LESSON PLAN DESIGN

H. Jurgen Combs

INPUT AND MODELING - this outlines the steps that you will follow in teaching your lesson and will be the most detailed section of your lesson plan. The input refers to the instruction that you provide to help the students understand the objectives while the modeling refers to the examples that you provide. It is important to provide a variety of samples (generalization); it is also good to provide non-examples (importance of discrimination). It is important that you consider varying learning styles, vary your teaching style, use a variety of materials, monitor your students closely and adjust your instruction as needed. During the presentation of your lesson, be conscious of the need to ask higher level questions; a good guide is Bloom’s taxonomy.

 

In the lesson, you will

  • explain why the sts are learning the material (say)
  • modeling the learning by providing sufficient examples so students understand (see)
  • Provide structured practice in the next section - guided practice (do)

When you teach the lesson, keep the following in mind:

  • teach to one objective at a time
  • adjust as needed

Monitor and adjust - is student progress toward the intended learning outcomes being monitored? A re adjustments being made in instruction, if needed, based on student needs?

Input - what information must the student have in the lesson so that s/he may reach the objective? The teacher needs to determine how the student is going to get this information or what the mans of instruction will be. It is important that the teacher determine what new information is needed by the learner.

Modeling - when the student sees an example(s) of acceptable finished product or of what the new learning looks like. The teacher needs to focus on the essentials and label the critical elements

Check for Understanding (CFU) - when the teacher checks for student's possession of essential information and the skills necessary to achieve the instructional objective. This can be done by the teacher observing the student performing the new skill, asking specific questions to determine student understanding. Look for bits and pieces and small segments of the whole. If you see that students are not "getting it", plan to re-teach before moving on.

What information must the student have in the lesson so that s/he may reach the objective? The teacher needs to determine how the student is going to get this information or what the means of instruction will be. It is important that the teacher determine what new information is needed by the learner.

Modeling is when the student sees an example(s) of an acceptable finished product or of what the new learning looks like. The teacher needs to focus on the essentials and label the critical elements.

What to look for in a well organized lesson *

  1. specific objectives
  2. reviews and previews
  3. task orientation - subject matter at hand is major focus of discussion
  4. signals transitions
  5. emphasizes important aspects - structured comments

* Berliner, Dave, et. al. Instructor's Manual for Lesson Organization. National Resource and Dissemination Center. University of South Florida, FAO 268, Tampa, FL 33620. Ca. 1972, p. 9.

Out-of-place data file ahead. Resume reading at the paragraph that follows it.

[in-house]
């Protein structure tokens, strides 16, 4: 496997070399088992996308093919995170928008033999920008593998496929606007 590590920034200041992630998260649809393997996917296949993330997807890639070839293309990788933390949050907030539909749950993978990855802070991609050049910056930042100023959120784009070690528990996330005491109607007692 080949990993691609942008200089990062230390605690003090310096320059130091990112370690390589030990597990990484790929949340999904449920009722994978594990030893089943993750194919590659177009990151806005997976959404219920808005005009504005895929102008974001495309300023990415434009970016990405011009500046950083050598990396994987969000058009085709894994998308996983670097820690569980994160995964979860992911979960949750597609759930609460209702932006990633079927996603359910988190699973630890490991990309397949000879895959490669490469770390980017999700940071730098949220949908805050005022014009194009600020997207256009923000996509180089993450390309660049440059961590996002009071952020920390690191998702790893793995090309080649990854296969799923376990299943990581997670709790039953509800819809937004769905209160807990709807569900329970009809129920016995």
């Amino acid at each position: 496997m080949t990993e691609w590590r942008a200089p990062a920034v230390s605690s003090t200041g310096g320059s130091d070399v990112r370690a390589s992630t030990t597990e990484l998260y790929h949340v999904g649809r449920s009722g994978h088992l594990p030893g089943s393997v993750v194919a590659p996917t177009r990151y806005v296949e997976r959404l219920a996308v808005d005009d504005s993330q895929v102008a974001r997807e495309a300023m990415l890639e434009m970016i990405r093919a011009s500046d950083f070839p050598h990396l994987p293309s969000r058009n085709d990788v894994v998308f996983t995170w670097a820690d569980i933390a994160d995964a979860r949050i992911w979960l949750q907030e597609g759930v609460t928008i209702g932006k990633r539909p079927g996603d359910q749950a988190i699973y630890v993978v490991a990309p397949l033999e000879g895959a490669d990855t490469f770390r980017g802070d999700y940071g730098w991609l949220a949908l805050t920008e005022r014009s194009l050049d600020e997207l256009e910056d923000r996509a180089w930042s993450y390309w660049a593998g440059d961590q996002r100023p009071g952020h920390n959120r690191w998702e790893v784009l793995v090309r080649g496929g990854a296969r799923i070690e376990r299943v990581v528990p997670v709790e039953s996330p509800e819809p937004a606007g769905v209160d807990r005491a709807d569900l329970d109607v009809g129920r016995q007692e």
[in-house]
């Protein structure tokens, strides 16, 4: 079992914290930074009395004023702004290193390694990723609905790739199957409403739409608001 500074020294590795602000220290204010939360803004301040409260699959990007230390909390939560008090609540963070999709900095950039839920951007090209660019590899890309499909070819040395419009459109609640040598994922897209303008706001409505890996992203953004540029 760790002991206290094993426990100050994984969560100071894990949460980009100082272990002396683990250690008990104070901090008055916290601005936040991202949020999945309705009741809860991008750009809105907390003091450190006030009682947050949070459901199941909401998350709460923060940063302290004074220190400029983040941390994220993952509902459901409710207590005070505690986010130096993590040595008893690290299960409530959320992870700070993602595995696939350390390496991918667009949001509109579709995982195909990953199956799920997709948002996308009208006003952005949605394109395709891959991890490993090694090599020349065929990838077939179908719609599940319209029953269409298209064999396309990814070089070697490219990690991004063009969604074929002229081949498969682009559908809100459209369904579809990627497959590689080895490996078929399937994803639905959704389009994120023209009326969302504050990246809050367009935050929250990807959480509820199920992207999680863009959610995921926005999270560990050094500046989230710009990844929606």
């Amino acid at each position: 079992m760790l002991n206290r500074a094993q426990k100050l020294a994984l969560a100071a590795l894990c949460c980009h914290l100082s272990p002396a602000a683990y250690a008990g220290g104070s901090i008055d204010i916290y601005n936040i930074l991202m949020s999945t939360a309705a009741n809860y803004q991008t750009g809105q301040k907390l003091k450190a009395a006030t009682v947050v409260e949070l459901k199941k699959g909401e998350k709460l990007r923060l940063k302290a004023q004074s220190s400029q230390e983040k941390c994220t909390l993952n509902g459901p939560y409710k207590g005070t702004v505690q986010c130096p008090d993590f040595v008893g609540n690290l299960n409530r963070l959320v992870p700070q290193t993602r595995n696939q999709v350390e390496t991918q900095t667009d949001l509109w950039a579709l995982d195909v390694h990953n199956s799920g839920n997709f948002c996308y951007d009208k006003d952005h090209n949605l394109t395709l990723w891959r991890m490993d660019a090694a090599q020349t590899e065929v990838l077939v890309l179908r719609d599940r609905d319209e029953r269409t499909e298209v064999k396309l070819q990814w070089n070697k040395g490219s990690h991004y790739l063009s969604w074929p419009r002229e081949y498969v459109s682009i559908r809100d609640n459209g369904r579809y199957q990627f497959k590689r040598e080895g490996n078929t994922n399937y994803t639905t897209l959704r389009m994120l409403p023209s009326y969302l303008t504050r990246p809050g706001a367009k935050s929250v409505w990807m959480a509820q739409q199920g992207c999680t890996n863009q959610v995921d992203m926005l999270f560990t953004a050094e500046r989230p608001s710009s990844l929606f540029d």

What to look for in models of teaching *

THE TEACHER AS

  1. lecturer
  2. expert resource person
  3. facilitator
  4. counselor
  5. leader of group meetings
  6. tutor
  7. manager of media instruction
  8. laboratory supervisor
  9. programmer
  10. manipulator of learning environment

Joyce, B. and M. Weil in Supervision for Today's School. Peter F. Oliva Thomas Y. Cromwell Co., 1976, pp. 325-326.

What do look for - variables shown to provide a promising relationship between teacher behavior and pupil gain. *

  1. Clarity - cognitive clarity of teacher's presentation
  2. Variability - teacher uses a variety in lesson presentation
  3. Enthusiasm - teacher uses vigor, power, involvement, and interest in lesson presentation
  4. Task-orientation or businesslike behavior - teacher is task-oriented achievement oriented and business like.
  5. Student is given opportunity to learn criterion material; teacher provides for relationship between material and criterion of pupil performance
  6. Use of student ideas and general indirectness - acknowledging modifying, applying, comparing, and summarizing students' statements
  7. Criticism - criticizing or controlling the pupil, the extend to which the teacher shows hostility, strong disapproval or a need to justify authority.
  8. Use of structuring comments - the extend to which the teacher uses statements designed to provide an overview of, or cognitive scaffolding for completed or planned lessons.
  9. Type of questions asked - usually categorized as "lower cognitive" or "higher cognitive".
  10. Probing - teacher responses that encourage the student (or another student) to elaborate upon his or her answer.
  11. Level of difficulty of instruction - student perceptions of the difficulty of the instruction.

* Rosenshine, B. and N. Furst in The Appraisal of Teaching: Concepts and Process. Gary Borich, Ed., Addison-Wesley Publishing Co., 1977, pp. 71-72

Monitor and adjust - is student progress toward the intended learning outcomes being monitored? A re adjustments being made in instruction, if needed, based on student needs?

  1. Observe learner behavior and make necessary changes in teaching order to increase the probability of learning
  2. The Monitor and Adjust process is continuous throughout the lesson
  3. Steps in Monitor and Adjust
    • generate over behavior

Please link to a PowerPoint program which details more specifics on effective lesson presentations.

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jcombs@removethisphrasesu.edu
last updated on 27 May 2008
H. Jurgen Combs